HUNTERSVILLE, NC — The post-Thanksgiving surge in new COVID-19 cases continues in North Carolina, as state public health officials reported 5,273 new cases and 98 deaths Wednesday. The new cases increased the state's tally of known cases to 451,874, as the death toll increased to 5,979 lives lost to the virus since March.
The rise in cases increases the percentage of positive cases in the state to 12.5 percent, according to North Carolina Department of Health and Human Services data.
Mecklenburg County Public Health reported that as of Dec. 15, the county's tally included 51,838 cases and 477 COVID-19 deaths, representing a surge of more than 4,500 new cases and 14 deaths in the county in a week.
According to county public health officials, 11.6 percent of those tested in the county were positive for coronavirus and an average of 273 people were hospitalized with confirmed COVID-19 infections.
In Huntersville, at least 2,453 cases were confirmed and 19 deaths reported as of Dec. 16, according to DHHS data. The tally represents an increase of at least 321 new cases and one death in a week.
Across North Carolina, hospitalizations rose to a new record high Wednesday. According to DHHS data, at least 2,811 patients with coronavirus illness, an increase of 76 patients reported since Tuesday.
The rising number of cases continues to put pressure on hospitals in the 13-county Charlotte metro, according to data. As of Wednesday, about 87 percent of the regional staffed intensive care unit beds were full, leaving 57 empty staffed ICU beds, according to DHHS. About 81 percent of the region's staffed inpatient hospital beds were full, leaving 922 staffed beds available.
This week, as healthcare workers began receiving the first round of Pfizer COVID-19 vaccine, Gov. Roy Cooper said questions still loom about how much the state will receive in future shipments.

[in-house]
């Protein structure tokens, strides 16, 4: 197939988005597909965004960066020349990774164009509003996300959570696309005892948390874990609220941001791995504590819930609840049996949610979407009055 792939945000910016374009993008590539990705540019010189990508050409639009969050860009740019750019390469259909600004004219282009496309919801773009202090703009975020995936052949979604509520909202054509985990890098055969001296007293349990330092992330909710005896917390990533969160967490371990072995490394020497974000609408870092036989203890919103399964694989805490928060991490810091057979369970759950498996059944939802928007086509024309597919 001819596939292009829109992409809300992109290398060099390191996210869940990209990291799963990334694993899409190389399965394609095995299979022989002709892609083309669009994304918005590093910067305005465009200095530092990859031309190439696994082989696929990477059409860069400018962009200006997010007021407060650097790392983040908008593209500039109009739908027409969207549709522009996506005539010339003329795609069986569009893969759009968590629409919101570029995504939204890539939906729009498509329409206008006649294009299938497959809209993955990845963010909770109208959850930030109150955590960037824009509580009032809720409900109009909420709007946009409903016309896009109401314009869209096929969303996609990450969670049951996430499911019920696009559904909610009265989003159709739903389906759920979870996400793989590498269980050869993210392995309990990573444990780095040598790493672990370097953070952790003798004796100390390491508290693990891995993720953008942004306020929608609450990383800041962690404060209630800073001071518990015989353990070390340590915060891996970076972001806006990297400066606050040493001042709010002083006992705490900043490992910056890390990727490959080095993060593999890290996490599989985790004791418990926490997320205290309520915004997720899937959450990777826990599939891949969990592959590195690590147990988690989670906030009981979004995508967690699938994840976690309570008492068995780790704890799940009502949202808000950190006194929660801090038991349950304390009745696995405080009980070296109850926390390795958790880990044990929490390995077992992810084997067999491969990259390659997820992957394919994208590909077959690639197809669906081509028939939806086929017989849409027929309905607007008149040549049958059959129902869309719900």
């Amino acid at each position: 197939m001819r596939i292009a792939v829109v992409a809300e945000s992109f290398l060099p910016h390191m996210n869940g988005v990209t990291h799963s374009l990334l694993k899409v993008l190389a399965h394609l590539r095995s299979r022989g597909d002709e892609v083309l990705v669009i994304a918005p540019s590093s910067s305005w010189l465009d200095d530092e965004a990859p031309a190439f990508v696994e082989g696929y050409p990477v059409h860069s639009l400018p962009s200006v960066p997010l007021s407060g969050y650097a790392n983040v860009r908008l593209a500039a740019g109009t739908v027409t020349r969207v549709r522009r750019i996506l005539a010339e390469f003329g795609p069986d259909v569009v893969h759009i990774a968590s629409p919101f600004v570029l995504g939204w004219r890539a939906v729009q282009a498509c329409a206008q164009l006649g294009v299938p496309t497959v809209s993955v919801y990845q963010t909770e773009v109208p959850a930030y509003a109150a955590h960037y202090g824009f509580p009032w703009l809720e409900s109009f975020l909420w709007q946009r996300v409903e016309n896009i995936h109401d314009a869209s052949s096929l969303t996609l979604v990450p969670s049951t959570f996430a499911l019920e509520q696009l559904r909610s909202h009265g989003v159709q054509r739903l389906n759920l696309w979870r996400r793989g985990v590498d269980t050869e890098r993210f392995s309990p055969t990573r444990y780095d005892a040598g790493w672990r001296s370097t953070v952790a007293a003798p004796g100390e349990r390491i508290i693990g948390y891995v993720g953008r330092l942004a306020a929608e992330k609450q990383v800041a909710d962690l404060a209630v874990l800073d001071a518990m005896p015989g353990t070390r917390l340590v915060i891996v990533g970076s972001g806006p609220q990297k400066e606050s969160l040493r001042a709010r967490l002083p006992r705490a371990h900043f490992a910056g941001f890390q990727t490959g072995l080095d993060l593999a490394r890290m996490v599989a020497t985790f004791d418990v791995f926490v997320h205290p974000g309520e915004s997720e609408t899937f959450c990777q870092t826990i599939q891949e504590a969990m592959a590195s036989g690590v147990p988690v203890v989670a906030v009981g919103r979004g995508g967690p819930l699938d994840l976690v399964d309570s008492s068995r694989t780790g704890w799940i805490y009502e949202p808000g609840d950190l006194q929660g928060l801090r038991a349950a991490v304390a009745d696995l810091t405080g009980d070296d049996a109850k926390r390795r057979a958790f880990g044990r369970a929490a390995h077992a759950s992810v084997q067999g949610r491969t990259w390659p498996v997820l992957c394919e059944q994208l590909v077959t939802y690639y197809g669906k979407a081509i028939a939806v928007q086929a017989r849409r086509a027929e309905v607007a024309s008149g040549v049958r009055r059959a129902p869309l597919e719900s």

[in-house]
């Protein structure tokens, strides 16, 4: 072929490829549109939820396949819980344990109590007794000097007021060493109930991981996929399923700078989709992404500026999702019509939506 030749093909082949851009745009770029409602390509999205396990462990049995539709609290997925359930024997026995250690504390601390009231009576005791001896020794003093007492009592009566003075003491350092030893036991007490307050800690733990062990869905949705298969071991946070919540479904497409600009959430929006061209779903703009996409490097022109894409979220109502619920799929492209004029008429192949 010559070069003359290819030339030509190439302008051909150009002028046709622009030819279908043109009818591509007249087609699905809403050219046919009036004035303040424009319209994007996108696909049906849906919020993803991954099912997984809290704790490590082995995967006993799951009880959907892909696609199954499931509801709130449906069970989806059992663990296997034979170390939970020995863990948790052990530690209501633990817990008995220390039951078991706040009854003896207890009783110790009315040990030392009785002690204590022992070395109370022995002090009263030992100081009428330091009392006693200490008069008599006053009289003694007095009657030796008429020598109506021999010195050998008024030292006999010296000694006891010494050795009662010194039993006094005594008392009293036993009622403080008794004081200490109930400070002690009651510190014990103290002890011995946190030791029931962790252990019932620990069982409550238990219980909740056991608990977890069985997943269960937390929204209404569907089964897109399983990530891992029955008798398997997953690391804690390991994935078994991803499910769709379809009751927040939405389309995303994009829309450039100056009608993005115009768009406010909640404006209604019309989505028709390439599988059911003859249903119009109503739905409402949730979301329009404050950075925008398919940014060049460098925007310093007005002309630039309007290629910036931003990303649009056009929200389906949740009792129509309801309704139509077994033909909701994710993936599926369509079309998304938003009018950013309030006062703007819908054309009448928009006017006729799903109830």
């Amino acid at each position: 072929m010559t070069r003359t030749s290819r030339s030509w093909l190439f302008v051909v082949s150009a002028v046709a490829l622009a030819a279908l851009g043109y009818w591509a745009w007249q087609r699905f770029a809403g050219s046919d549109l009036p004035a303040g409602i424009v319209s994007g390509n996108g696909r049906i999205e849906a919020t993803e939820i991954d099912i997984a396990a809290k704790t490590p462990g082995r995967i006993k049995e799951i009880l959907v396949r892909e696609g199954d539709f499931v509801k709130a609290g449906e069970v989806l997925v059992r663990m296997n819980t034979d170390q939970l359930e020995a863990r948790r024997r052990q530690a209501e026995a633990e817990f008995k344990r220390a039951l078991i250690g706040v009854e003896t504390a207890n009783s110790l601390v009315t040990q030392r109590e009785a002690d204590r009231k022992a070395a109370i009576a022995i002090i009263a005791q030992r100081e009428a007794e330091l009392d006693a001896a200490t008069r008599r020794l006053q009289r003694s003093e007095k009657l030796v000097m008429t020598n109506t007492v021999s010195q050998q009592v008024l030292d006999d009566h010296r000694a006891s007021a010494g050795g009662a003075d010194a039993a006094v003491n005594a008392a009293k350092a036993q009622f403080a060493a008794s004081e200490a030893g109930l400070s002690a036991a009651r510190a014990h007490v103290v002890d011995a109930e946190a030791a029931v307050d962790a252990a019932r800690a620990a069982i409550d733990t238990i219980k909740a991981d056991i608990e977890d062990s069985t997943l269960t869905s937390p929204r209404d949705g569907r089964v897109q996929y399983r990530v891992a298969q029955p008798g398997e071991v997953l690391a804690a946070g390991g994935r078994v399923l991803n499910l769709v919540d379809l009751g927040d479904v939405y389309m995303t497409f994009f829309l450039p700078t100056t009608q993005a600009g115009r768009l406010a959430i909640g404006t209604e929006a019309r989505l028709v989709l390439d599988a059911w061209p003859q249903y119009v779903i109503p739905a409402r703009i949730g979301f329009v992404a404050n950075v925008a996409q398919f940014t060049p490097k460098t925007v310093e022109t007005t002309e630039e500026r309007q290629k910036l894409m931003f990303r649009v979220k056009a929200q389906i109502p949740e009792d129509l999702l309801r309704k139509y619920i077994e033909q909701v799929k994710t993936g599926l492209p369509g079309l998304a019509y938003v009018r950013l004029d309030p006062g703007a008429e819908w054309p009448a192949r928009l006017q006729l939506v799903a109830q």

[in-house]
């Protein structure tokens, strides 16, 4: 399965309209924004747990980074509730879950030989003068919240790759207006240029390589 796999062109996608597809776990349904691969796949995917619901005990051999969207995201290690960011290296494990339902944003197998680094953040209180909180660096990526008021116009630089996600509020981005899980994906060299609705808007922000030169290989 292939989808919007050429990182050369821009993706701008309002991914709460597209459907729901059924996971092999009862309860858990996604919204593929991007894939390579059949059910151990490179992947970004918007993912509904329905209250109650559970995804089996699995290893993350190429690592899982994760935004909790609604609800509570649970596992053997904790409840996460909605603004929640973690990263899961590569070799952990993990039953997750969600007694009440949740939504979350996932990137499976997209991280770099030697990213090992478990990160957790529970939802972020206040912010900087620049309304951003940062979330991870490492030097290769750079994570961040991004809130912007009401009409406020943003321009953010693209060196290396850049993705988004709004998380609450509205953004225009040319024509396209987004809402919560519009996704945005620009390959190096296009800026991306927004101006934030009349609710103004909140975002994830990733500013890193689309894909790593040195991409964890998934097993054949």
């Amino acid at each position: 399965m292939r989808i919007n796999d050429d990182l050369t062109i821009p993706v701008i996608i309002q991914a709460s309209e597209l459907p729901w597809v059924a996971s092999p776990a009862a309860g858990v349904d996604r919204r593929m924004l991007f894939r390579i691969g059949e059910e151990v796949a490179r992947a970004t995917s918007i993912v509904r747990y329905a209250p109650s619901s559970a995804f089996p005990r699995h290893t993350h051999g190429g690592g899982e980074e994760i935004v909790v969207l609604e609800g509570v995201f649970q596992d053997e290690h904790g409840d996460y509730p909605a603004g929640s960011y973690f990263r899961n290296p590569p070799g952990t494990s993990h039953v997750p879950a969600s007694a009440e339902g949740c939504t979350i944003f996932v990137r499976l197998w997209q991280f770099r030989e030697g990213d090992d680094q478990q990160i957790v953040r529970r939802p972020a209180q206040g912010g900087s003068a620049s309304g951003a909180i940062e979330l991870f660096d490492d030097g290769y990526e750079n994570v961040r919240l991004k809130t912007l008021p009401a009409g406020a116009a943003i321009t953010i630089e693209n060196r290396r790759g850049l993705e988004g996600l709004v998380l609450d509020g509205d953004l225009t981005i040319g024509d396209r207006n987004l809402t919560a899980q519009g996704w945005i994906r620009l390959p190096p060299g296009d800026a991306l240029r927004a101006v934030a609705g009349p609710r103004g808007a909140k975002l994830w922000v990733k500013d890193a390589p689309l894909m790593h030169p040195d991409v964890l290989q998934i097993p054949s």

Shipments of the Pfizer vaccine began throughout the state Monday. State health officials are also preparing to receive the Moderna vaccine under federal consideration. Should Moderna's vaccine receive authorization by an independent U.S. Food and Drug Administration (FDA) later this week, North Carolina could receive 175,000 doses of the vaccine by next week, Cooper said Tuesday.
"Just over half of those will go to long-term care facilities. We expect them to begin getting vaccination at the end of the month," he said.
"Beyond that, questions remain," Cooper said. "North Carolina and every other state still need clarity from the federal government as to how many doses of the Pfizer vaccine we will receive going forward."
DHHS has developed a database system to help manage the distribution of vaccine supplies, which is logistically complex, Cooper said. The database would record how many people have received the first dose so healthcare provided would know who needed the second dose, both of which need to be from the same manufacturer.
DHHS has also set up a "war room" to help answer healthcare provider questions, he said.
North Carolina health officials, along with those in other states, have been told they will receive information each Friday about vaccine shipments arriving the following week, "giving the states just a few hours to direct where these shipments will go," Cooper said.
Cooper said he raised the issued Monday during a call with other governors and Vice President Mike Pence. "I asked for more time to plan, which is critical as our vaccines roll out across the state and they said they will work on it," he said.